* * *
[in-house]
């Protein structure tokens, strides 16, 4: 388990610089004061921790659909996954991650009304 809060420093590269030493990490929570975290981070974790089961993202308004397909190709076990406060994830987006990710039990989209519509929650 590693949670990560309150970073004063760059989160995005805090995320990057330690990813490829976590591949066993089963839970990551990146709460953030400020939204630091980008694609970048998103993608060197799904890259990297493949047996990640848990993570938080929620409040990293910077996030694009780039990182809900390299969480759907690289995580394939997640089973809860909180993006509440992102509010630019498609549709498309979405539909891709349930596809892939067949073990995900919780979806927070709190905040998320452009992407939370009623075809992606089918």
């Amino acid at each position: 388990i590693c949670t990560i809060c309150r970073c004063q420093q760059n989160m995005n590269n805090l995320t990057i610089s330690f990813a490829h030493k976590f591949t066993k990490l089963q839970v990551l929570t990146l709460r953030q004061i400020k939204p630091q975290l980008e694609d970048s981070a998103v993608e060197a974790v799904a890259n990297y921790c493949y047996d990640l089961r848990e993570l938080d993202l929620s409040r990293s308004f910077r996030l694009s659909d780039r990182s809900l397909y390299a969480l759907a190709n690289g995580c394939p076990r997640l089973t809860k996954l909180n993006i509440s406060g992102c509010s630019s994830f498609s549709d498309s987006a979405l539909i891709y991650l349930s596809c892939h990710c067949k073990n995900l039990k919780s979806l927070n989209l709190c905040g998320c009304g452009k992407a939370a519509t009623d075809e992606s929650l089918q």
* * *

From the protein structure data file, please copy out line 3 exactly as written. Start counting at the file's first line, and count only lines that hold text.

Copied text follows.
């Amino acid at each position: 388990i590693c949670t990560i809060c309150r970073c004063q420093q760059n989160m995005n590269n805090l995320t990057i610089s330690f990813a490829h030493k976590f591949t066993k990490l089963q839970v990551l929570t990146l709460r953030q004061i400020k939204p630091q975290l980008e694609d970048s981070a998103v993608e060197a974790v799904a890259n990297y921790c493949y047996d990640l089961r848990e993570l938080d993202l929620s409040r990293s308004f910077r996030l694009s659909d780039r990182s809900l397909y390299a969480l759907a190709n690289g995580c394939p076990r997640l089973t809860k996954l909180n993006i509440s406060g992102c509010s630019s994830f498609s549709d498309s987006a979405l539909i891709y991650l349930s596809c892939h990710c067949k073990n995900l039990k919780s979806l927070n989209l709190c905040g998320c009304g452009k992407a939370a519509t009623d075809e992606s929650l089918q």